How Apple is Causing the Death and Rebirth of the PC

Inspired by Apple, the Microsoft stores will offer a unified hardware-software product, greatly changing the PC market – and also impacting the enterprise market.


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Posted August 12, 2009

Rob Enderle

Rob Enderle

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What’s interesting about the Mac vs. Windows advertising campaign is that Apple was able to segment out their product from the PC group and then disparage the majority of the products that remained.

But in so doing, they not only made the problems with the current pool of Windows-based PCs very visible, they focused Microsoft on fixing those problems.

The end result will be a set of events that will pull Windows PCs out of this pool and forever change the PC as we know it, I think for the better. But many (like the PC OEMs) may not agree.

Let’s talk about that today.

Mac vs. PC

The Mac vs. PC campaign did a substantial amount of damage to Microsoft and its partners over an extended period of time by pointing out aspects of Windows and making Microsoft appear petty and clueless.

It had one significant flaw however, which may have been intended to avoid Microsoft litigation: it never really called out Windows generically and instead focused on Vista.

This means that when Windows 7 ships Microsoft should be able to sidestep much of the negativity that has surrounded Vista. However, they clearly have to deal with the lingering impressions that Windows isn’t reliable. More important, Microsoft was clearly losing market share and needed to respond.

The first part of the response was to increase their marketing spend and bring on board a new agency. Currently, in advance of the Windows 7 launch, they are focusing on value.

This is because Apple maintains unusually high margins for a PC manufacturer, which means a consumer should get substantially more hardware for the dollar by buying a Windows box. This campaign hits at a time when, thanks to the economy, people are focused on being frugal.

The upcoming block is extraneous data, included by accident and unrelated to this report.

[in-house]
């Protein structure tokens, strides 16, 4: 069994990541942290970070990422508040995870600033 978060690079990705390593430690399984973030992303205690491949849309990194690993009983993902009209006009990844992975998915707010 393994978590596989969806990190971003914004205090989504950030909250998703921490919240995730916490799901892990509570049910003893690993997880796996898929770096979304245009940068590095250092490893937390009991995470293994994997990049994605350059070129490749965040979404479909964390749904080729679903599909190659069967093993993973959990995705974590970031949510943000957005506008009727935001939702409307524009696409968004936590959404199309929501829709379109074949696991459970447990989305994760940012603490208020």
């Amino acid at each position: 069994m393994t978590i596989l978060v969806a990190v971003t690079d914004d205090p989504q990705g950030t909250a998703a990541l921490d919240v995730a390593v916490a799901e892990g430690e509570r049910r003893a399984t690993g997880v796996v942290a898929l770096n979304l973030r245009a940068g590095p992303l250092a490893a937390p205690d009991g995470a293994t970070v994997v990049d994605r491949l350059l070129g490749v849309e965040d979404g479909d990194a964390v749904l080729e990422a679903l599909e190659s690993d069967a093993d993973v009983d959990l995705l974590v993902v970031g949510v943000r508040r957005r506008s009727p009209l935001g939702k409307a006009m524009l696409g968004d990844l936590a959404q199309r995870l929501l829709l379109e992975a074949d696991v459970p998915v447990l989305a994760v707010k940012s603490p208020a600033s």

However this campaign doesn’t address the perceived problems with reliability and user experience. Apple is able to mitigate these problems by owning the solution. Apple specifies the hardware and software load on each of their machines and, while not perfect, does give them the ability to better assure the result.

The Dysfunctional Ecosystem

The industry problem, and this goes beyond the Apple attack – which didn’t create it but only made the problem more visible – is that the existing partnership between Microsoft and the OEMs is broken. Neither owns the customer and both point to the other as the cause of the lack of growth over the last decade.

The PC OEMs seem to only focus on competing on price which destroys their margins and makes it nearly impossible to afford demand generation marketing in line with what Apple does. Microsoft feels like they are carrying most of the weight for the industry while also getting most of the blame for problems they neither created nor can effectively mitigate.

Like a bad marriage, both sides seem to believe the other is inept and both sides have good evidence they are right. But only one side has the power to decouple from that relationship and that’s Microsoft.

Finally, both sides effectively cheat on the other. Microsoft already has a hardware business in the Xbox that the OEMs are locked out of and most of the OEMs are both doing Linux and cutting deals with Google for Android.

The word “dysfunctional” seems so inadequate at the moment.

Microsoft has waited most of the decade for the OEMs to change their behavior and create a counter trend to Apple. That wait was in vain and now Microsoft is moving to make its own correction.

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Tags: Windows, Microsoft, Apple, Vista

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